Roger Stone's trial will start Nov. 5, and the judge presiding over the case said Thursday that she expects it to last two weeks.
Judge Amy Berman Jackson, in setting the trial date, said she didn't wish to waste time talking about the re-release of a book Stone published in 2017, a move that could have been considered a violation of his partial gag order. The judge said she was taking it "under advisement."
Stone, a former adviser to President Donald Trump, was arrested by the FBI in January. He faces seven charges arising from the special counsel's investigation into possible collusion between the Trump campaign and Russia, including five counts of making false statements, one count of obstruction and one count of witness tampering. Stone has denied all charges.
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Stone, who appeared to court Thursday wearing thick-rimmed round glasses, a gray double-breasted suit, a navy tie and a pocket square, is due back for another status hearing on April 30.
In February Jackson banned Stone from speaking publicly about the case after he posted a picture on Instagram of the judge with crosshairs next to her head.
She later asked Stone's attorneys why, given the gag order, they waited to mention the republication of his book, which was originally titled "The Making of the President 2016: How Donald Trump Orchestrated a Revolution.”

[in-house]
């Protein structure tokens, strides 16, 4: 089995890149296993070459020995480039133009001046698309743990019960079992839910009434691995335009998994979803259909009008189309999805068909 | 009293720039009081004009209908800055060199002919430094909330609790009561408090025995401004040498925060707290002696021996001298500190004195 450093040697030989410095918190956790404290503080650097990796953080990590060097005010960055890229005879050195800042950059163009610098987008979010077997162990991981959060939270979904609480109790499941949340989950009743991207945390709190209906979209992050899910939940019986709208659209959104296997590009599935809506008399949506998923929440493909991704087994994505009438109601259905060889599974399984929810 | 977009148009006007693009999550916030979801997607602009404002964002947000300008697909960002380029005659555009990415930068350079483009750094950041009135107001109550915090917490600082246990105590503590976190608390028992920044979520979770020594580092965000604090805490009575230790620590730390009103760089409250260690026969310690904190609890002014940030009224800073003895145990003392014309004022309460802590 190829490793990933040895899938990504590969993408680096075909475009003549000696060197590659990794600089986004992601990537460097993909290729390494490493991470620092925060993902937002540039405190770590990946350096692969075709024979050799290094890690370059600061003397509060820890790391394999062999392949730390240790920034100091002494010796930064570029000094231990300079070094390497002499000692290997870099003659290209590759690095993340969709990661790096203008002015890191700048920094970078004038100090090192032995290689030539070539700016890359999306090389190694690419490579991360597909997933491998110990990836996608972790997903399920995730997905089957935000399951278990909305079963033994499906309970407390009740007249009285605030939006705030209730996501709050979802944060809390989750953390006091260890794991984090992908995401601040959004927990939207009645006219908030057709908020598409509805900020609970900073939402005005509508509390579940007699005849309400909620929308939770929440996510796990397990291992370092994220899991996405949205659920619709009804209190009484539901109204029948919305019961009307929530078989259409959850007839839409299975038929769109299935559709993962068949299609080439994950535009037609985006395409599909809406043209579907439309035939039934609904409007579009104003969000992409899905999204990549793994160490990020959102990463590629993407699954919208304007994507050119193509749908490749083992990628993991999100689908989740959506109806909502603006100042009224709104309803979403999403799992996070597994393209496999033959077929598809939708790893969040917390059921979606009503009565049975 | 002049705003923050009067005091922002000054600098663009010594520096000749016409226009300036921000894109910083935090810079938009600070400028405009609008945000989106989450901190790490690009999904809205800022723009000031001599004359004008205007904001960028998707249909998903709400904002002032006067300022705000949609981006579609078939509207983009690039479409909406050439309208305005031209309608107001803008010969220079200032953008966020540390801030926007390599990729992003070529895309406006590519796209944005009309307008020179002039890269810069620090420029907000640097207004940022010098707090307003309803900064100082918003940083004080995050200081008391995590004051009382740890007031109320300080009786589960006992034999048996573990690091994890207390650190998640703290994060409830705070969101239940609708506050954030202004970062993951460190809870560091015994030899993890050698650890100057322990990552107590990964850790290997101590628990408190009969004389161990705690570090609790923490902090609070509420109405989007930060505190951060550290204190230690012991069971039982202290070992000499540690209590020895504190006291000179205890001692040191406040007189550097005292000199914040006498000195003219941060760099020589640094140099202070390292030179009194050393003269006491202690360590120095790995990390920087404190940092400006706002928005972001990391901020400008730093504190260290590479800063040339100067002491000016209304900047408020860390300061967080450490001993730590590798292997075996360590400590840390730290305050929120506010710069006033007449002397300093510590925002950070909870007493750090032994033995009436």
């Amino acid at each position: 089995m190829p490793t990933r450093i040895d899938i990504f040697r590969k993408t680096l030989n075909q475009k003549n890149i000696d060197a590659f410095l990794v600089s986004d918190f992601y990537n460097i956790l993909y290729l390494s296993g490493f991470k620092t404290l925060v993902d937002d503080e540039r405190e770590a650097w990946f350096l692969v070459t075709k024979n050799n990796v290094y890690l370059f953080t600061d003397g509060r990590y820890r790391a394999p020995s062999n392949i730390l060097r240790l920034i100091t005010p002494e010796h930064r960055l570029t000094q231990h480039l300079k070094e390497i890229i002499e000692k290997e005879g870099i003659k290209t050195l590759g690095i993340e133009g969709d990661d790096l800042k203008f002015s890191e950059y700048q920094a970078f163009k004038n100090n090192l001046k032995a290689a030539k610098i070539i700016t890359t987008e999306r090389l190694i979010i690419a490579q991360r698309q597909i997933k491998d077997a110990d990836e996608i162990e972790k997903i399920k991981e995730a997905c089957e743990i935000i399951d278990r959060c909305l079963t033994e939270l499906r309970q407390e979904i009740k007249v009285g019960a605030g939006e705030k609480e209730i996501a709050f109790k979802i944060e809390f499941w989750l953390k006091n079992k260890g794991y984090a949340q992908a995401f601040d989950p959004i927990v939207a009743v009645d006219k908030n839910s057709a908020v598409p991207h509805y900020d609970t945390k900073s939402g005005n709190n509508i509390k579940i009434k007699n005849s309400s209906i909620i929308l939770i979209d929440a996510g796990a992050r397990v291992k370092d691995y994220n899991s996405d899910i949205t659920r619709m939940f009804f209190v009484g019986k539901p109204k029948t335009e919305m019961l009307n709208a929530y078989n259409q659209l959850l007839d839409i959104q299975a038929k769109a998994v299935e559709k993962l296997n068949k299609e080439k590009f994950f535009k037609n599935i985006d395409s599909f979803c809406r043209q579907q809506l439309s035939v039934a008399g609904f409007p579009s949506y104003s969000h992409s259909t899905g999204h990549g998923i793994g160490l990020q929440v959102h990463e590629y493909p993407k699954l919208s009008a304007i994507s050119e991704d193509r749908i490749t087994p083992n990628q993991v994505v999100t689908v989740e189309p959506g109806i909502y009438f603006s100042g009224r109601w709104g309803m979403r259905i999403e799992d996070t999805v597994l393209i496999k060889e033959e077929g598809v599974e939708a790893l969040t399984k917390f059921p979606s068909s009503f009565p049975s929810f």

The book is now titled "The Myth of Russian Collusion” and it was published anew with what the cover describes as "an explosive new introduction" by Stone.
"He was aware at the time the order was issued that there was a publication,” Jackson said Thursday. “They tried to get on top of the issue thereafter.”
Stone's attorneys had argued that he should be allowed to publish the new iteration of the book because it was written before his arrest. They also said that "not a single word" of the book was written after the gag order was imposed.
In the new introduction to the book, Stone says, "I now find myself on Crooked Special Prosecutor Robert Mueller's hit list ... because the Deep State liberals want to silence me and pressure me to testify against my good friend." It was published online two days before the gag order, according to Amazon.com and Google Books.